Race just practice for the hurdles
ATHENS, Greece -- Gail Devers crouches down in the starting blocks, takes off when the starting gun fires and crosses the finish line just like everyone else who runs the 100, but the 100 isn't Gail Devers' race. Not the way it's Marion Jones' race or will be Lauryn Williams' race someday.
That's one of the reasons why Devers wasn't upset after failing to advance to the women's 100-meter finals at Olympic Stadium on Saturday. Devers, who is running in her fifth Olympics, hasn't trained continuously for the 100 meters in the last two years. She planned to after she accepted the spot offered to her after Torri Edwards' failed drug test, but a lingering leg injury stalled Devers' preparation.
So why didn't she turn the spot over to -- ahem -- someone else?
Because of the other reason: She needed the practice to make sure she's healthy enough to run the 100-meter hurdles.
"My goal was to make it to the final. It didn't work out that way," she said after her time of 11.22 had eliminated her from the 100. "I'm disappointed that I didn't get in the final, because I would have loved to have been there, but I'm not disappointed in my decision. What better way to get a speed workout than in the Olympic Games?"
The 100-meter hurdles begin Sunday and Devers is under pressure to win. Not because she occupied a spot in the 100 meters that might have been better filled by Jones, but because Devers actually runs the 100 hurdles. It's her event. The one she's trained for continuously for more than 20 years.
Confused? Of course, you are, because most of the time when you think of Devers, you think of 100 meters of track with nothing on it. You think of her as the back-to-back Olympic gold medalist in the 100 meters, the first woman to do so since American Wyomia Tyus in 1964 and '68. You think of Devers as a member of the U.S. women's 4x100 meter relay team that won the gold in Atlanta in 1996.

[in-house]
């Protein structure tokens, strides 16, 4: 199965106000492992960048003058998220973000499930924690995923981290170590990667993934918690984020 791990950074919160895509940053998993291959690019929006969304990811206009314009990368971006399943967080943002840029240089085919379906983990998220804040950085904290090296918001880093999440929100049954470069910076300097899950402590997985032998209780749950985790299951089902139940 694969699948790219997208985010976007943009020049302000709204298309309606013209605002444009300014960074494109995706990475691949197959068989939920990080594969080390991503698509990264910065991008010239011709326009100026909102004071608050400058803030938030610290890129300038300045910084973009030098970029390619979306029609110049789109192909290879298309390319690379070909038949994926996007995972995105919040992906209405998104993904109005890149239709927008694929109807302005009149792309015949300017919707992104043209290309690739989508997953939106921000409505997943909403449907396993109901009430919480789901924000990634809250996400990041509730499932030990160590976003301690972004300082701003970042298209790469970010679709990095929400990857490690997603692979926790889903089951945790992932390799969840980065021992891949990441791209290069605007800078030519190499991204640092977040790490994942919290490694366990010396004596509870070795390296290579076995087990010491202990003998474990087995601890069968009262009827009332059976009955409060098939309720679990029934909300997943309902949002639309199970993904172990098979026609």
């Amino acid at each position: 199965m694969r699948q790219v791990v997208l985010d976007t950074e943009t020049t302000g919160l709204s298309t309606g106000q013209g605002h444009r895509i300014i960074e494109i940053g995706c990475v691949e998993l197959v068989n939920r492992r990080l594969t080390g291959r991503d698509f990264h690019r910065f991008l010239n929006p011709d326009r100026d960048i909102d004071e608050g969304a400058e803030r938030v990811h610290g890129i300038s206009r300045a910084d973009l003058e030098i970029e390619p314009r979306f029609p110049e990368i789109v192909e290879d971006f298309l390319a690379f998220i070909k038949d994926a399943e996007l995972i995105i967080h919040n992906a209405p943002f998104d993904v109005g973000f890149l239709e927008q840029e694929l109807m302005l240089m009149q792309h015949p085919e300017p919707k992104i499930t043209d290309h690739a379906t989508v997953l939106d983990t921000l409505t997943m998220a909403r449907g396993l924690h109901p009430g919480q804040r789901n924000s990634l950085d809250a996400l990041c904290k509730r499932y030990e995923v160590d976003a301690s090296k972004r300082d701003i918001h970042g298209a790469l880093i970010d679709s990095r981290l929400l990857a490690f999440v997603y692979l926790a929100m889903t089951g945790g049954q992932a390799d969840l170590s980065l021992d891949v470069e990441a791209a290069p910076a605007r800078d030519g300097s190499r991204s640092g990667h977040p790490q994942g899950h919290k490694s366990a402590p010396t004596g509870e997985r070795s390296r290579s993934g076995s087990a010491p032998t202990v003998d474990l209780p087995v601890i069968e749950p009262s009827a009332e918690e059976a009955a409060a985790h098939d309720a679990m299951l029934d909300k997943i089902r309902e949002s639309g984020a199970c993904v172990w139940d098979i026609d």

You think of her as a sprinter who moonlights as a hurdler because she has never won the 100-meter hurdles in the Olympics. She owns it in the U.S., having won 10 of the last 14 U.S. national titles, including the last six. She has also won three world championships (1993, 95, 99). But the Olympics? Not even close. She fell and finished fifth in Barcelona in 1992. She finished fourth in 1996. She was expected to win it finally in Sydney, but an injury forced her to pull out of the event.
She's 37 years old, although she'd prefer not being reminded of it. She won't say if her age is catching up with her and she hasn't said whether Athens is her last Games.
"I have no problem with my leg," she said, trotting down the corridor after granting media interviews. "I'm 19 years old and I'm here at my first Olympic Games going after my Olympic gold medal in the 100-meter hurdles."
Her gold medal, the one she hasn't won.
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